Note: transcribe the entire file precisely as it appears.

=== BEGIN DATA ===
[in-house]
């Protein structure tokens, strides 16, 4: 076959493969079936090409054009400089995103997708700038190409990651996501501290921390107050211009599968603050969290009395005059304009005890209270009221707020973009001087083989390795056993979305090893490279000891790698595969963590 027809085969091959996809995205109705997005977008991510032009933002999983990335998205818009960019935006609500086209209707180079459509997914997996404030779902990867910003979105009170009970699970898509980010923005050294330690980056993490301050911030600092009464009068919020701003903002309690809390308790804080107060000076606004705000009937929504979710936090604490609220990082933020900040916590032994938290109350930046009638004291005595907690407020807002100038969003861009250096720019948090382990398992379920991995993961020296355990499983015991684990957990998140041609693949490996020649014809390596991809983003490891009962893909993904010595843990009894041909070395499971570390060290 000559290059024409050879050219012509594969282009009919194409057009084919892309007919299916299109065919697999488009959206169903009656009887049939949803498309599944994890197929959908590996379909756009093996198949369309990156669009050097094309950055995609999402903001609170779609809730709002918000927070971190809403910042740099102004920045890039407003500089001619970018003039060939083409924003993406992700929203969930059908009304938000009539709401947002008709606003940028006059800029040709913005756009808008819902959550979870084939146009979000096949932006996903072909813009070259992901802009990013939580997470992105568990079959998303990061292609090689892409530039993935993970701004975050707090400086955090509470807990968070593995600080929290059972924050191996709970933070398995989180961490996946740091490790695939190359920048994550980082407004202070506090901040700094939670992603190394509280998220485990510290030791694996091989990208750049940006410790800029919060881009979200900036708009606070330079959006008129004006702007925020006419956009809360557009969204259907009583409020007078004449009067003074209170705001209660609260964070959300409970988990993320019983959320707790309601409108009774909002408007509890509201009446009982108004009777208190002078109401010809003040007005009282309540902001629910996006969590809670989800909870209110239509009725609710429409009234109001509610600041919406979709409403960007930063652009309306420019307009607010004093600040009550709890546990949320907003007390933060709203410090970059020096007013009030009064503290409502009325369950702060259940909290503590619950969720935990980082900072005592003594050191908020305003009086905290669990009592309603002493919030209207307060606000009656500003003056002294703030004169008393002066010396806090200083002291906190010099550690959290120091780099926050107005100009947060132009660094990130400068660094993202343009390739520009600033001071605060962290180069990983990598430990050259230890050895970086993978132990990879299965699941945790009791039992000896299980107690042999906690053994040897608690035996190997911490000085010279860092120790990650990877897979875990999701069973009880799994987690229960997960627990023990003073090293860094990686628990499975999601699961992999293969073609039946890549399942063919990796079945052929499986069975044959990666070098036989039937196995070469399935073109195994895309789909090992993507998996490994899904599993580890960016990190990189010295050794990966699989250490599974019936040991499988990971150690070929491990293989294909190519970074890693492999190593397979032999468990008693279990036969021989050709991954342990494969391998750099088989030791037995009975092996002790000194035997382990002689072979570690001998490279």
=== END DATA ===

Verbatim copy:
[in-house]
């Protein structure tokens, strides 16, 4: 076959493969079936090409054009400089995103997708700038190409990651996501501290921390107050211009599968603050969290009395005059304009005890209270009221707020973009001087083989390795056993979305090893490279000891790698595969963590 027809085969091959996809995205109705997005977008991510032009933002999983990335998205818009960019935006609500086209209707180079459509997914997996404030779902990867910003979105009170009970699970898509980010923005050294330690980056993490301050911030600092009464009068919020701003903002309690809390308790804080107060000076606004705000009937929504979710936090604490609220990082933020900040916590032994938290109350930046009638004291005595907690407020807002100038969003861009250096720019948090382990398992379920991995993961020296355990499983015991684990957990998140041609693949490996020649014809390596991809983003490891009962893909993904010595843990009894041909070395499971570390060290 000559290059024409050879050219012509594969282009009919194409057009084919892309007919299916299109065919697999488009959206169903009656009887049939949803498309599944994890197929959908590996379909756009093996198949369309990156669009050097094309950055995609999402903001609170779609809730709002918000927070971190809403910042740099102004920045890039407003500089001619970018003039060939083409924003993406992700929203969930059908009304938000009539709401947002008709606003940028006059800029040709913005756009808008819902959550979870084939146009979000096949932006996903072909813009070259992901802009990013939580997470992105568990079959998303990061292609090689892409530039993935993970701004975050707090400086955090509470807990968070593995600080929290059972924050191996709970933070398995989180961490996946740091490790695939190359920048994550980082407004202070506090901040700094939670992603190394509280998220485990510290030791694996091989990208750049940006410790800029919060881009979200900036708009606070330079959006008129004006702007925020006419956009809360557009969204259907009583409020007078004449009067003074209170705001209660609260964070959300409970988990993320019983959320707790309601409108009774909002408007509890509201009446009982108004009777208190002078109401010809003040007005009282309540902001629910996006969590809670989800909870209110239509009725609710429409009234109001509610600041919406979709409403960007930063652009309306420019307009607010004093600040009550709890546990949320907003007390933060709203410090970059020096007013009030009064503290409502009325369950702060259940909290503590619950969720935990980082900072005592003594050191908020305003009086905290669990009592309603002493919030209207307060606000009656500003003056002294703030004169008393002066010396806090200083002291906190010099550690959290120091780099926050107005100009947060132009660094990130400068660094993202343009390739520009600033001071605060962290180069990983990598430990050259230890050895970086993978132990990879299965699941945790009791039992000896299980107690042999906690053994040897608690035996190997911490000085010279860092120790990650990877897979875990999701069973009880799994987690229960997960627990023990003073090293860094990686628990499975999601699961992999293969073609039946890549399942063919990796079945052929499986069975044959990666070098036989039937196995070469399935073109195994895309789909090992993507998996490994899904599993580890960016990190990189010295050794990966699989250490599974019936040991499988990971150690070929491990293989294909190519970074890693492999190593397979032999468990008693279990036969021989050709991954342990494969391998750099088989030791037995009975092996002790000194035997382990002689072979570690001998490279």